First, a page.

As the data centre market continues to witness mergers and consolidation, an increasing number of DC operators move towards global procurement agreements. These arrangements ensure that product specification, process and materials are unified across multiple data centre sites – nationally, regionally or around the globe. Data centre owners can then control equipment quality across cohesive corporate criteria, which provides consistent builds and guarantees high-performance results.

There is a small community of global physical infrastructure suppliers that manufacture and supply a broad solution on a regional basis with guaranteed cohesive global product standards across the range, no matter where manufacturing is located. This eliminates supply chain risk, as well as the potential risk from third-party suppliers introducing non-standard or components of inconsistent quality.

Growth of transmission speeds


Figure 2 – To Terabit Speeds * Ethernet alliance

Figure 2 – To Terabit Speeds (Ethernet alliance)

Data transmission growth, driven currently by cloud and webscale operations has, in some instances, outpaced the standards organisation’s ability to formalise specifications for higher speed cables and components.

This has produced a landscape of alternative infrastructure solutions. The hurdle effect has meant some DC owners are implementing high-performance infrastructure based on new to market technologies, rather than taking advantage of the standards committees ratified upgrades now available to installed backbone systems.

It is important that the TIA Standards Committees for fibre (e.g. Wideband Multimode Fibre Standard, TIA-492AAAE) maintains the initiative in the development of the next generation 100G over Multi-Mode (MM) fibre and takes the lead role in the advancement of future fibre transmission standards.

The latest high bandwidth infrastructure solutions provide a range of innovations that allow data centre operators a clear migration pathway that permits upgrading to the prevailing technology, whilst offering a scalable solution that expands with the customers’ requirement.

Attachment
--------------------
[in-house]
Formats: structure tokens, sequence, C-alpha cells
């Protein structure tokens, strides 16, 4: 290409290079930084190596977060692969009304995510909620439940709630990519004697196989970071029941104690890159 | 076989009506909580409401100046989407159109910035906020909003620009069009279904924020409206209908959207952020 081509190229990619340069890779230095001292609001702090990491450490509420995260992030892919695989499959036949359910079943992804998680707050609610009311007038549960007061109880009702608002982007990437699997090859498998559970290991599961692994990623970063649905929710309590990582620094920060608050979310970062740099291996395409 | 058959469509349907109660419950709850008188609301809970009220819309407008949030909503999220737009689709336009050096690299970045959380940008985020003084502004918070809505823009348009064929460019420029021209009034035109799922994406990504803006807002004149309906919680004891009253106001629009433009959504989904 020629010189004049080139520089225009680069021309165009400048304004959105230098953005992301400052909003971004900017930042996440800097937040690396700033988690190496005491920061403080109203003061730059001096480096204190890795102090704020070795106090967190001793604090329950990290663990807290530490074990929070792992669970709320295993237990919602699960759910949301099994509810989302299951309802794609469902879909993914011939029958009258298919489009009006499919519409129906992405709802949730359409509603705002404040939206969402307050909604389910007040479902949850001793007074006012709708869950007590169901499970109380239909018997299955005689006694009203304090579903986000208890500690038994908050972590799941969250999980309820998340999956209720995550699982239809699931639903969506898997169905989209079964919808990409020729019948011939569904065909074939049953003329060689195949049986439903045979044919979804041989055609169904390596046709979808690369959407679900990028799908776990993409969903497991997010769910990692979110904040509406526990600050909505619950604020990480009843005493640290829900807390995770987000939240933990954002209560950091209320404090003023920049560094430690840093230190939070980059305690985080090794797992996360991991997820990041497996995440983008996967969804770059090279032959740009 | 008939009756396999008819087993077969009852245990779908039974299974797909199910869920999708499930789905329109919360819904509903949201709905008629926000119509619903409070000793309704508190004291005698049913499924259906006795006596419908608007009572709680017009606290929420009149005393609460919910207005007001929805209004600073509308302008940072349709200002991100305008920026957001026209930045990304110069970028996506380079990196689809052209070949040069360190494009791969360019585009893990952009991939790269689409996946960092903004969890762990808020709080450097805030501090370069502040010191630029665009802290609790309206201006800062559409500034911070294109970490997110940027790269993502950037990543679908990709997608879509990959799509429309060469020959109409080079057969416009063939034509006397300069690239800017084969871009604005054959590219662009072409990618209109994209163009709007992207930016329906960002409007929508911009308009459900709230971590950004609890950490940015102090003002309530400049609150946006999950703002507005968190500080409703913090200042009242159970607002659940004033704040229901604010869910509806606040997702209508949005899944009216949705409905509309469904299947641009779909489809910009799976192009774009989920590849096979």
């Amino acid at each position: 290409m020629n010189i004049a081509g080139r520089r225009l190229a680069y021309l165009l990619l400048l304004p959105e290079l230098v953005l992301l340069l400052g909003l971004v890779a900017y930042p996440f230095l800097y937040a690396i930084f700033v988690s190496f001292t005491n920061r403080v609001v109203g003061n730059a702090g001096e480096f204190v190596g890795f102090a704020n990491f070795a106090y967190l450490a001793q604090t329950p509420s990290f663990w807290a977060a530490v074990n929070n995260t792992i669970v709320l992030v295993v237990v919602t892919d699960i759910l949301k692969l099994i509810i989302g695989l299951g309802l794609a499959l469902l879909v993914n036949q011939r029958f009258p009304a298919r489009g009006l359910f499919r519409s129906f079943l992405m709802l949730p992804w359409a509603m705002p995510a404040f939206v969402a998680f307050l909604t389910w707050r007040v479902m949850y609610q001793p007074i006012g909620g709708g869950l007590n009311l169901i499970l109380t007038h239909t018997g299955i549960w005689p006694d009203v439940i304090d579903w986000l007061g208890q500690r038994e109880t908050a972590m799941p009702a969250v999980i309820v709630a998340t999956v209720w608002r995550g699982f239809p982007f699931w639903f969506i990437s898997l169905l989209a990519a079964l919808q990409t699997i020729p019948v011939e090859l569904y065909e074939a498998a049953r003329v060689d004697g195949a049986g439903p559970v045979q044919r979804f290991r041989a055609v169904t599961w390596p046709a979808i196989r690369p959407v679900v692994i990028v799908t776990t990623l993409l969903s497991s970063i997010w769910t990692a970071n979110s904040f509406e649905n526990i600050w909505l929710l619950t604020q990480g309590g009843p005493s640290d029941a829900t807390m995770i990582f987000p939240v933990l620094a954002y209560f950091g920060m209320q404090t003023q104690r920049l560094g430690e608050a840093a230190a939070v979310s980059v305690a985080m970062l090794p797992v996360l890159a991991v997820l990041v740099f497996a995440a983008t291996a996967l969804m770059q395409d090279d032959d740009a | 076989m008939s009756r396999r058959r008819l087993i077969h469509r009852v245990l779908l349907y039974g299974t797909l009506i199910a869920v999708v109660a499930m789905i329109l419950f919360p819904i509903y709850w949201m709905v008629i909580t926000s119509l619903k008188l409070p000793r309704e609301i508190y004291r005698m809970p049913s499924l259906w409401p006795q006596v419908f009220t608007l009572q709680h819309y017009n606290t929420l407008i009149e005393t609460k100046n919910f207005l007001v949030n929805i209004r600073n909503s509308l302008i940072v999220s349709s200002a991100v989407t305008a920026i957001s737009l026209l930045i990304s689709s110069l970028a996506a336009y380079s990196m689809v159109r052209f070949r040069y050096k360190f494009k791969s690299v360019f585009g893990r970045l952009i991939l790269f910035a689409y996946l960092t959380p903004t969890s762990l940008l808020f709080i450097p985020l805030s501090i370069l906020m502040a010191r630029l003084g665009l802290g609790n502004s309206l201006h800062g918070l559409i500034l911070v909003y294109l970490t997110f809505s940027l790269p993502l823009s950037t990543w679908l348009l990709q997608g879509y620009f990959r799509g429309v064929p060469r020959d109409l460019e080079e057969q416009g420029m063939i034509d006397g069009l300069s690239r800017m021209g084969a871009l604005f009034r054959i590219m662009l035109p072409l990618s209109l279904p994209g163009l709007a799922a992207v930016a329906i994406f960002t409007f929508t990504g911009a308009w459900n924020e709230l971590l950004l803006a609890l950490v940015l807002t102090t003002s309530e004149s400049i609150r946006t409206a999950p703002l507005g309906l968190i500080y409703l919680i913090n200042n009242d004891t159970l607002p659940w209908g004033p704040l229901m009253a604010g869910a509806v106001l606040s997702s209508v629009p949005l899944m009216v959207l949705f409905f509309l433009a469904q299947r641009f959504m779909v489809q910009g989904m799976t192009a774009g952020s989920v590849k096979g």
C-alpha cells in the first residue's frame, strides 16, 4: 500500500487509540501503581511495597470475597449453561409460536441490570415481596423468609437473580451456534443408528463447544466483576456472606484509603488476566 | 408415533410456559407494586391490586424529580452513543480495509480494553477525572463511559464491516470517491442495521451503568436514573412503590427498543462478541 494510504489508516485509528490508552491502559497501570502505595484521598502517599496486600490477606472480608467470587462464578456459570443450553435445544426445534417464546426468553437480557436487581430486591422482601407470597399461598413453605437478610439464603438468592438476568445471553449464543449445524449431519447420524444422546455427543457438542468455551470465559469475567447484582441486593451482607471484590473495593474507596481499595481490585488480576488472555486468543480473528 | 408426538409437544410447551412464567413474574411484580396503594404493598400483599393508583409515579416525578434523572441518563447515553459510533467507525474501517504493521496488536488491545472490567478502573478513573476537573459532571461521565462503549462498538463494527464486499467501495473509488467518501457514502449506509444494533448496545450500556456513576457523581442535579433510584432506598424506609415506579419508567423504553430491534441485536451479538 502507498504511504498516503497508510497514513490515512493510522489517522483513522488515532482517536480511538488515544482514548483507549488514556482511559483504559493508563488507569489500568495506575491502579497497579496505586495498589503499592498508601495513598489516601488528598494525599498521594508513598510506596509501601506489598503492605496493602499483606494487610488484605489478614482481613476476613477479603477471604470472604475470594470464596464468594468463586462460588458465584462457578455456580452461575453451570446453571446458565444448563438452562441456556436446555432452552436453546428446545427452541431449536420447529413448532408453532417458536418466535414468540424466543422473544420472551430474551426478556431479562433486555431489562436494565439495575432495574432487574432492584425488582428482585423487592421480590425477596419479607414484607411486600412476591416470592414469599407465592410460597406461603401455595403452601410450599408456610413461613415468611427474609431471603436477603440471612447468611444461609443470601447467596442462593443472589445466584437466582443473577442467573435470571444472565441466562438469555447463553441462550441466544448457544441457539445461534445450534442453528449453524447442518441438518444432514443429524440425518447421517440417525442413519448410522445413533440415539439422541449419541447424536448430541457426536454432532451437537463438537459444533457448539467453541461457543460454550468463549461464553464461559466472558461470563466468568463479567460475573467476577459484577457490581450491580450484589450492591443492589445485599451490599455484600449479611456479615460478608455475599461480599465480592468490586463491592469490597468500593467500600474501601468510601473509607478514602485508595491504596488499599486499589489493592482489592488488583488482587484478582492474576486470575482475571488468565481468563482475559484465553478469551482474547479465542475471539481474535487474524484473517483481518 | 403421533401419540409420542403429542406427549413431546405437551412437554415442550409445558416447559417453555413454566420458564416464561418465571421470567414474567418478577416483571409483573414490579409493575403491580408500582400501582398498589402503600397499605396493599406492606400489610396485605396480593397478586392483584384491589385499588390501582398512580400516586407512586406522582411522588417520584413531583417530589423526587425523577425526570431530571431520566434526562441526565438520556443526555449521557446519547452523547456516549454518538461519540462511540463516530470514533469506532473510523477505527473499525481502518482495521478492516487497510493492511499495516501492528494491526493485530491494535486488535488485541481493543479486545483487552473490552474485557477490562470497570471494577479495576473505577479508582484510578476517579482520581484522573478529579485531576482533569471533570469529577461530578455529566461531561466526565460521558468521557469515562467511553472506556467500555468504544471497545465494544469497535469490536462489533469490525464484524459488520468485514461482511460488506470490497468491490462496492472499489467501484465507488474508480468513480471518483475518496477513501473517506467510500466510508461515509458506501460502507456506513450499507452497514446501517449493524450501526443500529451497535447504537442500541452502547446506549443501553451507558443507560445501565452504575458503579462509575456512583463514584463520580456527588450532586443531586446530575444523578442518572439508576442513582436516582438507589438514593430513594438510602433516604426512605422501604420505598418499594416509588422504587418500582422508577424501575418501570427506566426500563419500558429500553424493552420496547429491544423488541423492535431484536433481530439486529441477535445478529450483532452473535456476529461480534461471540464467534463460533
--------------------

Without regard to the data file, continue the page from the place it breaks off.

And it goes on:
Extending current lifecycles on inventory improves ROI and lowers capital expense (Capex).  The latest development from the TIA Standards has created a new speed path for two fibre Multi-Mode LC connectivity to support at least 10X the bandwidth previously thought capable for that connector type, expanding it from 1G/10G/40G up to at least 100G. This again expands the options available to the operator to fine-tune the infrastructure design, utilising the solutions that are most efficient for the business’ requirements.

Reaching 100G and beyond

Figure 3 – High Performance Server Shipments

Figure 3 – High-performance server shipments

Traditional high-density fibre enclosures support the port counts required, but their design typically results in difficult-to-manage clusters of cables, often resulting in difficulties with installation, servicing and MACs. This impacts service tasks and can cause disruption to adjacent circuits, which may lead to costly outages. In addition, the clusters can reduce air flow in the cabinet, reducing cooling efficiency leading to increased costs.

One solution to affordable fibre cabling systems requires a new rationale regarding the fundamental components of the system. Enclosure systems manufacturers have worked with high-performance data centre operators to deliver easier installation and MACs as well as flexibility to easily migrate to higher data speeds as these are required by the business.